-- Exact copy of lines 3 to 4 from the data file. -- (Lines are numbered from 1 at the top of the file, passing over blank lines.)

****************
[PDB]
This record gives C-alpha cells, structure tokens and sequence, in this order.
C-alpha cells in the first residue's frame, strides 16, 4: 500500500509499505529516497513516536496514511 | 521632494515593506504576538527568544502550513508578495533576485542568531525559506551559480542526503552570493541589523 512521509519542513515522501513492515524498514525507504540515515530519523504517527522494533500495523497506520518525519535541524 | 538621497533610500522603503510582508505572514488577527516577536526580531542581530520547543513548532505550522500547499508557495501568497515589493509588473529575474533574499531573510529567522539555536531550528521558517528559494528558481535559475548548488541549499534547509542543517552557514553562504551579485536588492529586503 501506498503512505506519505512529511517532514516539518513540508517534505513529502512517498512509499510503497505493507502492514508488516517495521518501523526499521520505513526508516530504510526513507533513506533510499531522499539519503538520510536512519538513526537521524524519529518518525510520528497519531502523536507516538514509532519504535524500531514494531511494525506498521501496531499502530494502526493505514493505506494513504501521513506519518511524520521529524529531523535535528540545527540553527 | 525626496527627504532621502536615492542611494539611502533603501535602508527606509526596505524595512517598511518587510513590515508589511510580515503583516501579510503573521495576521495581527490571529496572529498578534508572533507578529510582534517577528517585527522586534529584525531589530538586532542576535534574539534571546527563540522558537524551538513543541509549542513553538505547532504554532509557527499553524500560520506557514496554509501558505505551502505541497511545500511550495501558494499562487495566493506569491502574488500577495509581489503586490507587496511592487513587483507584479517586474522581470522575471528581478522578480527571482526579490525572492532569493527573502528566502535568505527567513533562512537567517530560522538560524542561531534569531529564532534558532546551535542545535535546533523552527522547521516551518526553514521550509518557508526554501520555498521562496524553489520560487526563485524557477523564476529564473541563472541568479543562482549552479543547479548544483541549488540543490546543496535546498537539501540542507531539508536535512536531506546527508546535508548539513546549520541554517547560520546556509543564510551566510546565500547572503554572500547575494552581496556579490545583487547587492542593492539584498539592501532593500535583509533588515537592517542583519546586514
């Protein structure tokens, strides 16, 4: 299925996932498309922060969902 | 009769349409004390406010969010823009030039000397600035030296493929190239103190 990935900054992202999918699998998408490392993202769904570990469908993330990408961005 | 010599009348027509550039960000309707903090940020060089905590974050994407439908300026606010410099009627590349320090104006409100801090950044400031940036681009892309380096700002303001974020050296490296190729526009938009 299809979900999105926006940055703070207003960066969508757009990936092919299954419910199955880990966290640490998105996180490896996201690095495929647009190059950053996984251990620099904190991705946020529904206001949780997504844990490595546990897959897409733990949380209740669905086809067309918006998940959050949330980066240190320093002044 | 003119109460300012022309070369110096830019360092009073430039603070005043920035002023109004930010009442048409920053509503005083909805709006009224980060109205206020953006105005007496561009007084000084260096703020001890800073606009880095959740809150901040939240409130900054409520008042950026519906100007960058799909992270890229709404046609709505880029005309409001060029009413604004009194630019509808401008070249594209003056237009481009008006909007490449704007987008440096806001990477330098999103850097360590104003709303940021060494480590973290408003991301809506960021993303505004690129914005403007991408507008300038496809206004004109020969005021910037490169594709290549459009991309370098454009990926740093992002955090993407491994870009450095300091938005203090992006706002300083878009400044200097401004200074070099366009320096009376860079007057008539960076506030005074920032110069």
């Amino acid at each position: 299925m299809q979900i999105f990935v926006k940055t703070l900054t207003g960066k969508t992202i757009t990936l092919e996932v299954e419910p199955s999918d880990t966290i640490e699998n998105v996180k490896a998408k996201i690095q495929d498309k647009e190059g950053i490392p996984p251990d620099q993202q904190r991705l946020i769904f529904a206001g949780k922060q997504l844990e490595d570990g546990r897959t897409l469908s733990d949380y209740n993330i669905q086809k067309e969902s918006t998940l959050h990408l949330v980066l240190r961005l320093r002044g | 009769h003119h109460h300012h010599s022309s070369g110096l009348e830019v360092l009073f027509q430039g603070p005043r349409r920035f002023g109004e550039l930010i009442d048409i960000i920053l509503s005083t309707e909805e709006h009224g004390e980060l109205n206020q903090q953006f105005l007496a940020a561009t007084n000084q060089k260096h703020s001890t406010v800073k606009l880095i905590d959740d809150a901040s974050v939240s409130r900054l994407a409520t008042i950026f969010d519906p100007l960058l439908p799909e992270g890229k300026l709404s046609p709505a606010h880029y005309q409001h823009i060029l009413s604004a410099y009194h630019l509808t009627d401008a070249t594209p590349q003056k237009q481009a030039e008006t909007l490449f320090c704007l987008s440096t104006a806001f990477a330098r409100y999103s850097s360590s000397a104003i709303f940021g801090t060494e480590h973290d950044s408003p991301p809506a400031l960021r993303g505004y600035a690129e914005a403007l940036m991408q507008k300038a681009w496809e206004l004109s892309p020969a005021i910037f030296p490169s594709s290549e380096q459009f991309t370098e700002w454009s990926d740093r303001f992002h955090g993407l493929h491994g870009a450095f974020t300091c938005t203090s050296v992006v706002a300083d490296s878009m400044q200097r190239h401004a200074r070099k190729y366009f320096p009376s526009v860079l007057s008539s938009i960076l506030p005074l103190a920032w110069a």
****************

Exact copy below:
C-alpha cells in the first residue's frame, strides 16, 4: 500500500509499505529516497513516536496514511 | 521632494515593506504576538527568544502550513508578495533576485542568531525559506551559480542526503552570493541589523 512521509519542513515522501513492515524498514525507504540515515530519523504517527522494533500495523497506520518525519535541524 | 538621497533610500522603503510582508505572514488577527516577536526580531542581530520547543513548532505550522500547499508557495501568497515589493509588473529575474533574499531573510529567522539555536531550528521558517528559494528558481535559475548548488541549499534547509542543517552557514553562504551579485536588492529586503 501506498503512505506519505512529511517532514516539518513540508517534505513529502512517498512509499510503497505493507502492514508488516517495521518501523526499521520505513526508516530504510526513507533513506533510499531522499539519503538520510536512519538513526537521524524519529518518525510520528497519531502523536507516538514509532519504535524500531514494531511494525506498521501496531499502530494502526493505514493505506494513504501521513506519518511524520521529524529531523535535528540545527540553527 | 525626496527627504532621502536615492542611494539611502533603501535602508527606509526596505524595512517598511518587510513590515508589511510580515503583516501579510503573521495576521495581527490571529496572529498578534508572533507578529510582534517577528517585527522586534529584525531589530538586532542576535534574539534571546527563540522558537524551538513543541509549542513553538505547532504554532509557527499553524500560520506557514496554509501558505505551502505541497511545500511550495501558494499562487495566493506569491502574488500577495509581489503586490507587496511592487513587483507584479517586474522581470522575471528581478522578480527571482526579490525572492532569493527573502528566502535568505527567513533562512537567517530560522538560524542561531534569531529564532534558532546551535542545535535546533523552527522547521516551518526553514521550509518557508526554501520555498521562496524553489520560487526563485524557477523564476529564473541563472541568479543562482549552479543547479548544483541549488540543490546543496535546498537539501540542507531539508536535512536531506546527508546535508548539513546549520541554517547560520546556509543564510551566510546565500547572503554572500547575494552581496556579490545583487547587492542593492539584498539592501532593500535583509533588515537592517542583519546586514
């Protein structure tokens, strides 16, 4: 299925996932498309922060969902 | 009769349409004390406010969010823009030039000397600035030296493929190239103190 990935900054992202999918699998998408490392993202769904570990469908993330990408961005 | 010599009348027509550039960000309707903090940020060089905590974050994407439908300026606010410099009627590349320090104006409100801090950044400031940036681009892309380096700002303001974020050296490296190729526009938009 299809979900999105926006940055703070207003960066969508757009990936092919299954419910199955880990966290640490998105996180490896996201690095495929647009190059950053996984251990620099904190991705946020529904206001949780997504844990490595546990897959897409733990949380209740669905086809067309918006998940959050949330980066240190320093002044 | 003119109460300012022309070369110096830019360092009073430039603070005043920035002023109004930010009442048409920053509503005083909805709006009224980060109205206020953006105005007496561009007084000084260096703020001890800073606009880095959740809150901040939240409130900054409520008042950026519906100007960058799909992270890229709404046609709505880029005309409001060029009413604004009194630019509808401008070249594209003056237009481009008006909007490449704007987008440096806001990477330098999103850097360590104003709303940021060494480590973290408003991301809506960021993303505004690129914005403007991408507008300038496809206004004109020969005021910037490169594709290549459009991309370098454009990926740093992002955090993407491994870009450095300091938005203090992006706002300083878009400044200097401004200074070099366009320096009376860079007057008539960076506030005074920032110069």